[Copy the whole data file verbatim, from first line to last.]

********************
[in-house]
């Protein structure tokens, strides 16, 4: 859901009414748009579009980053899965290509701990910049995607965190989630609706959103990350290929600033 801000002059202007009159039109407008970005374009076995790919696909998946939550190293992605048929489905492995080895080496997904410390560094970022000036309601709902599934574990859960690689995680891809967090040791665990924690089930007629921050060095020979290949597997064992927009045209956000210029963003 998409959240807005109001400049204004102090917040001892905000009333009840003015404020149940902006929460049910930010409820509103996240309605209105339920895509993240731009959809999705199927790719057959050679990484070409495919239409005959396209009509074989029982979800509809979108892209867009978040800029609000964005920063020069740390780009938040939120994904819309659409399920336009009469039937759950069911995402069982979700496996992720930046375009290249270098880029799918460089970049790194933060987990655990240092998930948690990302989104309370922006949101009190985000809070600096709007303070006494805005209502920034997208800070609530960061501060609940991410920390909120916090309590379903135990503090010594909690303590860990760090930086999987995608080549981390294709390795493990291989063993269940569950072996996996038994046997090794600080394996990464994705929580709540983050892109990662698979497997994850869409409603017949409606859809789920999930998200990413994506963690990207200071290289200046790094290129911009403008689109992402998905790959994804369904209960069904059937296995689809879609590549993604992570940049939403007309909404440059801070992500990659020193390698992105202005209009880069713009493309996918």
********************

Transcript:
[in-house]
């Protein structure tokens, strides 16, 4: 859901009414748009579009980053899965290509701990910049995607965190989630609706959103990350290929600033 801000002059202007009159039109407008970005374009076995790919696909998946939550190293992605048929489905492995080895080496997904410390560094970022000036309601709902599934574990859960690689995680891809967090040791665990924690089930007629921050060095020979290949597997064992927009045209956000210029963003 998409959240807005109001400049204004102090917040001892905000009333009840003015404020149940902006929460049910930010409820509103996240309605209105339920895509993240731009959809999705199927790719057959050679990484070409495919239409005959396209009509074989029982979800509809979108892209867009978040800029609000964005920063020069740390780009938040939120994904819309659409399920336009009469039937759950069911995402069982979700496996992720930046375009290249270098880029799918460089970049790194933060987990655990240092998930948690990302989104309370922006949101009190985000809070600096709007303070006494805005209502920034997208800070609530960061501060609940991410920390909120916090309590379903135990503090010594909690303590860990760090930086999987995608080549981390294709390795493990291989063993269940569950072996996996038994046997090794600080394996990464994705929580709540983050892109990662698979497997994850869409409603017949409606859809789920999930998200990413994506963690990207200071290289200046790094290129911009403008689109992402998905790959994804369904209960069904059937296995689809879609590549993604992570940049939403007309909404440059801070992500990659020193390698992105202005209009880069713009493309996918």